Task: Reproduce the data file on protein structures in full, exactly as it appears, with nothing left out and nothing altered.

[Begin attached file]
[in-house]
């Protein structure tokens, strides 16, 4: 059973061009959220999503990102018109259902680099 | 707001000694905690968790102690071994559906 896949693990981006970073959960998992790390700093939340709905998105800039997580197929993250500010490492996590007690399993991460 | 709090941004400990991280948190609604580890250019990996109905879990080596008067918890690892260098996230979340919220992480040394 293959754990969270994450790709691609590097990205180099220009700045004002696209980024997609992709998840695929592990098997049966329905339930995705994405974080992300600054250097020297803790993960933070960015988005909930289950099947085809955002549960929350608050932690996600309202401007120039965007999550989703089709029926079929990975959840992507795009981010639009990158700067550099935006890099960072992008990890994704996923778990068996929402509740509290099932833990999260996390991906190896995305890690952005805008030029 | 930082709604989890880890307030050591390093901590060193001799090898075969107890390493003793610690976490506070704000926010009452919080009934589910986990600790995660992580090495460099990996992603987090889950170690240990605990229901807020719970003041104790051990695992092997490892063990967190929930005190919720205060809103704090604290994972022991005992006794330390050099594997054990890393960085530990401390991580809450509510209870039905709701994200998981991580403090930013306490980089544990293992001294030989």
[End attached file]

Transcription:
[in-house]
């Protein structure tokens, strides 16, 4: 059973061009959220999503990102018109259902680099 | 707001000694905690968790102690071994559906 896949693990981006970073959960998992790390700093939340709905998105800039997580197929993250500010490492996590007690399993991460 | 709090941004400990991280948190609604580890250019990996109905879990080596008067918890690892260098996230979340919220992480040394 293959754990969270994450790709691609590097990205180099220009700045004002696209980024997609992709998840695929592990098997049966329905339930995705994405974080992300600054250097020297803790993960933070960015988005909930289950099947085809955002549960929350608050932690996600309202401007120039965007999550989703089709029926079929990975959840992507795009981010639009990158700067550099935006890099960072992008990890994704996923778990068996929402509740509290099932833990999260996390991906190896995305890690952005805008030029 | 930082709604989890880890307030050591390093901590060193001799090898075969107890390493003793610690976490506070704000926010009452919080009934589910986990600790995660992580090495460099990996992603987090889950170690240990605990229901807020719970003041104790051990695992092997490892063990967190929930005190919720205060809103704090604290994972022991005992006794330390050099594997054990890393960085530990401390991580809450509510209870039905709701994200998981991580403090930013306490980089544990293992001294030989």